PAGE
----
Risk posed by autoblock in wet canyons

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T2
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Risk posed by autoblock in wet canyons

Post by T2 » 15 Dec 2020, 13:15

I bumped into a young couple at the end of Empress Canyon recently and watched them descend while sending my group down the other anchor. One thing in particular made me quite nervous, and I thought it might be a good learning experience for others.
One of them was clearly more experienced, while the other was a beginner. The beginner got quite cold at the top of the abseil while it was being rigged (wearing a wetsuit, which in a windy spot like that actually makes you colder). By the time they got on rope, they were cold and feeling quite nervous. They ended up coming back from the edge as a result. The more experienced person then rigged an autoblock from the beginners leg loop before sending them down (they were using the abseil anchor that takes you directly through the water flow).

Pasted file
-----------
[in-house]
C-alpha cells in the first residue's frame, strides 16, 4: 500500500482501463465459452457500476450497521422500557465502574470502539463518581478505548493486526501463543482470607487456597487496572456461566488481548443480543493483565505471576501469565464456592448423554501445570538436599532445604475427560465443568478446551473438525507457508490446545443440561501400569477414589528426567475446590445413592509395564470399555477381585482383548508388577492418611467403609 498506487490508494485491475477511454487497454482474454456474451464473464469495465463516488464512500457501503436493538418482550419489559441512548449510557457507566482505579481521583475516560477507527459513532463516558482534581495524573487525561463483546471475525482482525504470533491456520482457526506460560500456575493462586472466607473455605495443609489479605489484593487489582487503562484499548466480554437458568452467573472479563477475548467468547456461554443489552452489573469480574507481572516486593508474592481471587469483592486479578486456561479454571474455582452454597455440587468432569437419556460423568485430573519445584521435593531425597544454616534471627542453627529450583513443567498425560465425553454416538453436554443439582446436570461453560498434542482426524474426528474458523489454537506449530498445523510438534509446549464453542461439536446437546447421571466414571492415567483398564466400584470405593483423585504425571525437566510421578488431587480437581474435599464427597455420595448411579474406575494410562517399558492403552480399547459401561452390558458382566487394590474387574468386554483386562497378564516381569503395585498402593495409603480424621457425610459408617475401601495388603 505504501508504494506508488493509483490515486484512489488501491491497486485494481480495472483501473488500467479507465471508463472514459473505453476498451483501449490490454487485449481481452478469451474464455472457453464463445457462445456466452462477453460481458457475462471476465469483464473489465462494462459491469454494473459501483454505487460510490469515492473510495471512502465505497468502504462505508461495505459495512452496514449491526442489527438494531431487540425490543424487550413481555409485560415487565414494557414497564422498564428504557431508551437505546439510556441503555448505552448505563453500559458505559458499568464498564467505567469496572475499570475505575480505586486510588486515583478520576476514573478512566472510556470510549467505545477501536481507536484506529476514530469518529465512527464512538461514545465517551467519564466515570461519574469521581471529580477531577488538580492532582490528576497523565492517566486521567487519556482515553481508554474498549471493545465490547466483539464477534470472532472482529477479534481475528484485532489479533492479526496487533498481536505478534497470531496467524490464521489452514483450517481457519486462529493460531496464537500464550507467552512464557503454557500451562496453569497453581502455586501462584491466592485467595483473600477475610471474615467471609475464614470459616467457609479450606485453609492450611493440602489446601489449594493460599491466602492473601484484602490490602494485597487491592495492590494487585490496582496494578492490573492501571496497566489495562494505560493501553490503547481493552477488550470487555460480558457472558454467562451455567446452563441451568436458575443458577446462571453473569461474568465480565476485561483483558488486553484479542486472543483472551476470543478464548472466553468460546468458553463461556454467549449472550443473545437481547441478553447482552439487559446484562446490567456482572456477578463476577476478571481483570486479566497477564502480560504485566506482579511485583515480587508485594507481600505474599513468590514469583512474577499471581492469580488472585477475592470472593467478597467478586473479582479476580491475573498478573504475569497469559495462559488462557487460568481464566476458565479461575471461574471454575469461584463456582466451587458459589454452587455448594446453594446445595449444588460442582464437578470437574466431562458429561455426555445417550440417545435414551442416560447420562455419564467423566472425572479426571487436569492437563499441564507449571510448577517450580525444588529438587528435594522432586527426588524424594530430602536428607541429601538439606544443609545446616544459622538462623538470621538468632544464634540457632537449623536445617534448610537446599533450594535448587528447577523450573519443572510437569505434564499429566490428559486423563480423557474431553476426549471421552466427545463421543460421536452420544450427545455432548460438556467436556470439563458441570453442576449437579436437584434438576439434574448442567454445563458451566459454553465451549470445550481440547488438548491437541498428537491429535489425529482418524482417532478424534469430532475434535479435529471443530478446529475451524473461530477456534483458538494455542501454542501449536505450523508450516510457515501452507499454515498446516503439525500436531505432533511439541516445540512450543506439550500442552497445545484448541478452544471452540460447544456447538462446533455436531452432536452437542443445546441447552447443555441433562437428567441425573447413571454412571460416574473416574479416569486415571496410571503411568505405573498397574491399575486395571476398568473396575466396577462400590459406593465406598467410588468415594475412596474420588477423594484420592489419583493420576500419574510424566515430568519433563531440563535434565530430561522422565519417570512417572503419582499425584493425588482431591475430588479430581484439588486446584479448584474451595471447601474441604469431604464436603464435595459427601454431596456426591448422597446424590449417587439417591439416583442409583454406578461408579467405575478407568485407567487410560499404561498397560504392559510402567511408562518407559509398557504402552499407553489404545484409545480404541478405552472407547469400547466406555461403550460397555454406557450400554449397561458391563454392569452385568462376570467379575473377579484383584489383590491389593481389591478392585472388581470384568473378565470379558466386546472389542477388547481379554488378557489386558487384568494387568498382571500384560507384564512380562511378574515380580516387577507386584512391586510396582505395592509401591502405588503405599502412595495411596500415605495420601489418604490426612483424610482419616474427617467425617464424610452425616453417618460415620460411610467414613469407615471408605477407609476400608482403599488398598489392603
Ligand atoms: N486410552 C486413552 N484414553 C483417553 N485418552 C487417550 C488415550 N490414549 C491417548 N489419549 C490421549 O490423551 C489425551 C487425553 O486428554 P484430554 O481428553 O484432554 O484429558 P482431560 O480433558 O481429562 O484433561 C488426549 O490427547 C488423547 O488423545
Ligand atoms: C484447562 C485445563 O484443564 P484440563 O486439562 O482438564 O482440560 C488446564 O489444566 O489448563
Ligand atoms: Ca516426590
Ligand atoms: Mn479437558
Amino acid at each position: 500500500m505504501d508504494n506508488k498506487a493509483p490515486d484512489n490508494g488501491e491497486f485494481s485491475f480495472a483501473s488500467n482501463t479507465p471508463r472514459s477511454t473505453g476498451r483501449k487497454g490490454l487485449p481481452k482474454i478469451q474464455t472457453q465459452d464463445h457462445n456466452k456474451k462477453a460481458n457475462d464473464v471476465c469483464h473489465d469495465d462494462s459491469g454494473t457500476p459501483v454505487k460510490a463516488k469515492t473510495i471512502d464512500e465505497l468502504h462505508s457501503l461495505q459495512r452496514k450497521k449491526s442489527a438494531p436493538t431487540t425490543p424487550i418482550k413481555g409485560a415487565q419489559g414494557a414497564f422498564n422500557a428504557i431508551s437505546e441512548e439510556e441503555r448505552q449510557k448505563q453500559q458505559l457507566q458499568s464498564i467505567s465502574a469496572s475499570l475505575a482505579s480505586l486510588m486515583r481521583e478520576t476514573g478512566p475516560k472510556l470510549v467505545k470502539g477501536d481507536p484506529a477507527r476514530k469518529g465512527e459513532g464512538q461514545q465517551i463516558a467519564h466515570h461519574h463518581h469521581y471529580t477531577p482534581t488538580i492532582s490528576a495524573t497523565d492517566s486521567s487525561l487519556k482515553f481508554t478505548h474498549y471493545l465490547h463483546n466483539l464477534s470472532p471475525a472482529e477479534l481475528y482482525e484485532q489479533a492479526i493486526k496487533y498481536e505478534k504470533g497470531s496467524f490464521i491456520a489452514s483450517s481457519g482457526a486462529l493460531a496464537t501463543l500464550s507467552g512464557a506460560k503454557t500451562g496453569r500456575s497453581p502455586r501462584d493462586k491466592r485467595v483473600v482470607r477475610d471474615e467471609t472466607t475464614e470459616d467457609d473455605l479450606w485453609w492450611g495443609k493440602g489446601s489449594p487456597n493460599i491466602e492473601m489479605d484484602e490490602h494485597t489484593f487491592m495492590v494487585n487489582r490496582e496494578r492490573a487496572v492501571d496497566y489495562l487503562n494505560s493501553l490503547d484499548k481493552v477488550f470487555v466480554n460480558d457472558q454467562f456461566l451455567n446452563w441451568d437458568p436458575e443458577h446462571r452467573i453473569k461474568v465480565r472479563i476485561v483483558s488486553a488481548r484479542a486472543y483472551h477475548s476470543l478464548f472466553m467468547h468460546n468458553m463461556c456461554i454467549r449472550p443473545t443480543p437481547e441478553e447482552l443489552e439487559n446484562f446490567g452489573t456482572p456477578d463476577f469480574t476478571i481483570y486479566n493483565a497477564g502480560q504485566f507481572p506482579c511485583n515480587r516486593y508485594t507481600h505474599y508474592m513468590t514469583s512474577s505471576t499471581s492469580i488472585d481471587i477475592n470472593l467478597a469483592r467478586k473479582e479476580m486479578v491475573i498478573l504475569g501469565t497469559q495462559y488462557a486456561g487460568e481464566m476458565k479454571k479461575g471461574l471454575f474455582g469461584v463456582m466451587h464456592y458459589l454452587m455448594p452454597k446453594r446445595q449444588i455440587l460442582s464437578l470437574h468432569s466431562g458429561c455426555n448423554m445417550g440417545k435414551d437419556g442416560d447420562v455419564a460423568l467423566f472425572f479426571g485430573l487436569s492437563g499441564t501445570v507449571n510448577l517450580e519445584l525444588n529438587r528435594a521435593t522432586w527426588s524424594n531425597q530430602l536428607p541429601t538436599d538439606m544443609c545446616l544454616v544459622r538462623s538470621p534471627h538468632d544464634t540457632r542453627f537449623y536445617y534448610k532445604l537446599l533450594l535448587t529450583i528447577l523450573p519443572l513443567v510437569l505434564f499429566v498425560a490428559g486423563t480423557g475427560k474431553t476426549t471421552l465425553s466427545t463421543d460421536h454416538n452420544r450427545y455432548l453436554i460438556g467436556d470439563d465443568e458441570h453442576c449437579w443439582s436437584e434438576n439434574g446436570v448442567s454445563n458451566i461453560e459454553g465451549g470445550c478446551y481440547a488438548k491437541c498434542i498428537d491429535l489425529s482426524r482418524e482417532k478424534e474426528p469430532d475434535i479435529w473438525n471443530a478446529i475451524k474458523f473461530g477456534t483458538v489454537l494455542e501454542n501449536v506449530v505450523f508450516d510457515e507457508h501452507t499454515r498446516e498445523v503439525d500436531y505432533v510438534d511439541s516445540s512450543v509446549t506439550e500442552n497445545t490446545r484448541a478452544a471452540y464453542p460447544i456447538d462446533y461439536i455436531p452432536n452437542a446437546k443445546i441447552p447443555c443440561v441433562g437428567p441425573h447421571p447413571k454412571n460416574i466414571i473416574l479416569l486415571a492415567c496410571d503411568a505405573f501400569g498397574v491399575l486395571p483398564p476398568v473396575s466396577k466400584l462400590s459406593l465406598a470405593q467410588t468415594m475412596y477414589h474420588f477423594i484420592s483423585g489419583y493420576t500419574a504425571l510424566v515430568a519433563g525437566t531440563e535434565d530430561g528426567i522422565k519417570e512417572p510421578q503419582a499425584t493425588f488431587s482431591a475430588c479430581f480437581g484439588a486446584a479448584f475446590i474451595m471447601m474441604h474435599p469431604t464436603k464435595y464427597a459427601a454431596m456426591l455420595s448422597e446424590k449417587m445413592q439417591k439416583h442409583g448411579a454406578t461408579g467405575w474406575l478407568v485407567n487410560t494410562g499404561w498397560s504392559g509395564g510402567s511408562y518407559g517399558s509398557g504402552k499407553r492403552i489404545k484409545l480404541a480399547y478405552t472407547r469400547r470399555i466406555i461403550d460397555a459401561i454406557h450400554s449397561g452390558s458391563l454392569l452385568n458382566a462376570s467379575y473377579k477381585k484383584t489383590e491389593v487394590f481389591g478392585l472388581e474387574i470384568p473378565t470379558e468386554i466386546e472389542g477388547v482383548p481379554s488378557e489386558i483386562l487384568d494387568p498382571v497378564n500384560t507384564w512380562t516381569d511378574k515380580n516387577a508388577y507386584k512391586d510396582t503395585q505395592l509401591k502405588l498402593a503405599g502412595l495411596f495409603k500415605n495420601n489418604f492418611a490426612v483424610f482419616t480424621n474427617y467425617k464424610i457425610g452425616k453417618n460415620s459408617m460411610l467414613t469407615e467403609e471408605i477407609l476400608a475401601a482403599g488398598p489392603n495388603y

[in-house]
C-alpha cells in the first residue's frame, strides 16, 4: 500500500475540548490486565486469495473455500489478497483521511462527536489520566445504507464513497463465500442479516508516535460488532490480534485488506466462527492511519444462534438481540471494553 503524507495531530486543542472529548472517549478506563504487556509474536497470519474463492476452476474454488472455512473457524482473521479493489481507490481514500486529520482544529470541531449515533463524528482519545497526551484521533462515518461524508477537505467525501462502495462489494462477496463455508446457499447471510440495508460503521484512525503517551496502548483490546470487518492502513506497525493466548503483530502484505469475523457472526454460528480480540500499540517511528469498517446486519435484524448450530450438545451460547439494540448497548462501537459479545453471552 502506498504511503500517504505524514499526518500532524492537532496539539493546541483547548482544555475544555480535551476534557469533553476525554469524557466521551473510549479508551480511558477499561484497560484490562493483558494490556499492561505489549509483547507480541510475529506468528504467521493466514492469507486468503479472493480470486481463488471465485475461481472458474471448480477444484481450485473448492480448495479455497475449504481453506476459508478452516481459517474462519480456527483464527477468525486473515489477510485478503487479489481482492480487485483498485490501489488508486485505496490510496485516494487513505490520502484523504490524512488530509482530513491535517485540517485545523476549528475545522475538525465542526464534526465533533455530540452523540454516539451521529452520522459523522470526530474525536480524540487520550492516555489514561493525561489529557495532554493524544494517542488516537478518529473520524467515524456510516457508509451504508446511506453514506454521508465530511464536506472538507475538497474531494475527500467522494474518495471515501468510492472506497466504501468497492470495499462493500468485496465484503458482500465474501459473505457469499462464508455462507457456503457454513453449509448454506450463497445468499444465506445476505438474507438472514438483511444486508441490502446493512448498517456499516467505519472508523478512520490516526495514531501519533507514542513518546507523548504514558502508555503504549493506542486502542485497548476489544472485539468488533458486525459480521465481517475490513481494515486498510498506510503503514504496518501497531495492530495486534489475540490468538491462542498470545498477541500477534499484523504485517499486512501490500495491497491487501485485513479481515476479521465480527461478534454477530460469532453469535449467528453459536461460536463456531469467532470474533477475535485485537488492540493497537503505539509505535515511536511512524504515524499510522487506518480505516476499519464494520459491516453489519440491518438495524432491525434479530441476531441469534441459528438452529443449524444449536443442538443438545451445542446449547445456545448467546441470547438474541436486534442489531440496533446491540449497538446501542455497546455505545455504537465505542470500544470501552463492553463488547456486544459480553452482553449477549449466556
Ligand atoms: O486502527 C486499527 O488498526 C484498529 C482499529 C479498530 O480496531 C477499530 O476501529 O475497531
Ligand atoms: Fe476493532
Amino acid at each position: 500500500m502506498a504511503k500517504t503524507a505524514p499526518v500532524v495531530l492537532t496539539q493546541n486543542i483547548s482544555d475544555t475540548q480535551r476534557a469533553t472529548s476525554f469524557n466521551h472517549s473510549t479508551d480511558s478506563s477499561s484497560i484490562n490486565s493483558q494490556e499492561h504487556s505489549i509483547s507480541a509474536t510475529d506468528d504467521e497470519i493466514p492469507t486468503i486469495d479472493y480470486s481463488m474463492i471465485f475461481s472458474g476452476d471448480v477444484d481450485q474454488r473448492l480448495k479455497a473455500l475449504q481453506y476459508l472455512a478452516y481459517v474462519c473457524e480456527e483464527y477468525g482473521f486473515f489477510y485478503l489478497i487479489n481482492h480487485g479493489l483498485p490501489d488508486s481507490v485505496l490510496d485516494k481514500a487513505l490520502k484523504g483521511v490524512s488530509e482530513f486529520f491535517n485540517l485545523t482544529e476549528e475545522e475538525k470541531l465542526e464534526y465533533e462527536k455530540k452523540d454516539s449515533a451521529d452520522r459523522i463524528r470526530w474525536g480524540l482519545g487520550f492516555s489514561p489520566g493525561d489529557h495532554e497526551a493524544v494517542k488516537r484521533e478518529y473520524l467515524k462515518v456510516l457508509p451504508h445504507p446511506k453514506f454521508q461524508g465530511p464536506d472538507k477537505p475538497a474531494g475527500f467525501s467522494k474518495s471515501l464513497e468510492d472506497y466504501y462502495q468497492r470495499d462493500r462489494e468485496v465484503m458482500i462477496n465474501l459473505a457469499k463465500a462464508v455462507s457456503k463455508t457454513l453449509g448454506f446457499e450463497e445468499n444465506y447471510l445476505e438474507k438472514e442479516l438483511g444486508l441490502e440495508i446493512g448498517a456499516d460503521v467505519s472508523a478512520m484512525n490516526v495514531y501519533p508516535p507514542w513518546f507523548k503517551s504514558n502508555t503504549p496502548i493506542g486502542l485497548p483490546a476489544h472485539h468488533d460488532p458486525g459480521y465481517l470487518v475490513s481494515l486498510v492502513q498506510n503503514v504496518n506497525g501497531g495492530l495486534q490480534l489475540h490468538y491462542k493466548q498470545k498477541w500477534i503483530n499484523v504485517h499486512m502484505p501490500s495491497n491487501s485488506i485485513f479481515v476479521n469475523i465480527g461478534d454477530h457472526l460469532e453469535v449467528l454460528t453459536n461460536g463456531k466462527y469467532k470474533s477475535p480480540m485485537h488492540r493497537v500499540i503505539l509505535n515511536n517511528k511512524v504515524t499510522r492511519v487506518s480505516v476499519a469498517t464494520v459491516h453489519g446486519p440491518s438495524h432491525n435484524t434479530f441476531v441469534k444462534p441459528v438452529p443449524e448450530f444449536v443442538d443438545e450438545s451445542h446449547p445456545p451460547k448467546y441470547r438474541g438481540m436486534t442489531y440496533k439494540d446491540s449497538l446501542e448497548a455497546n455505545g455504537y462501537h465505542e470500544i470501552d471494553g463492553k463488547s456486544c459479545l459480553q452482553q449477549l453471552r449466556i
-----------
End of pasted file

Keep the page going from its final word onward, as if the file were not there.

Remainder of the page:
I understand wanting to provide an extra sense of security for a cold, nervous beginner, but this is simply the wrong tool in that setting. A nervous beginner with an autoblock in flowing water is a recipe for getting stuck. At best, they'd be very cold while the experienced person found a way to get to them to help. At worst, getting stuck in flowing water could quickly lead to drowning. Autoblocks in flowing water are extremely dangerous, even for experienced canyoners. For a beginner, it's even worse.
They had two 30m ropes, so a better solution would have just been to use the pull side as a top belay. The nervous, cold beginner would have extra security, but the chance of them getting stuck in the waterfall would be removed. If they really freaked out, they could simply be lowered.
I just thought I would share this experience to hopefully get others to think more about how they manage risks and modify their rigging to deal with different experience levels or other issues in canyons.

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T2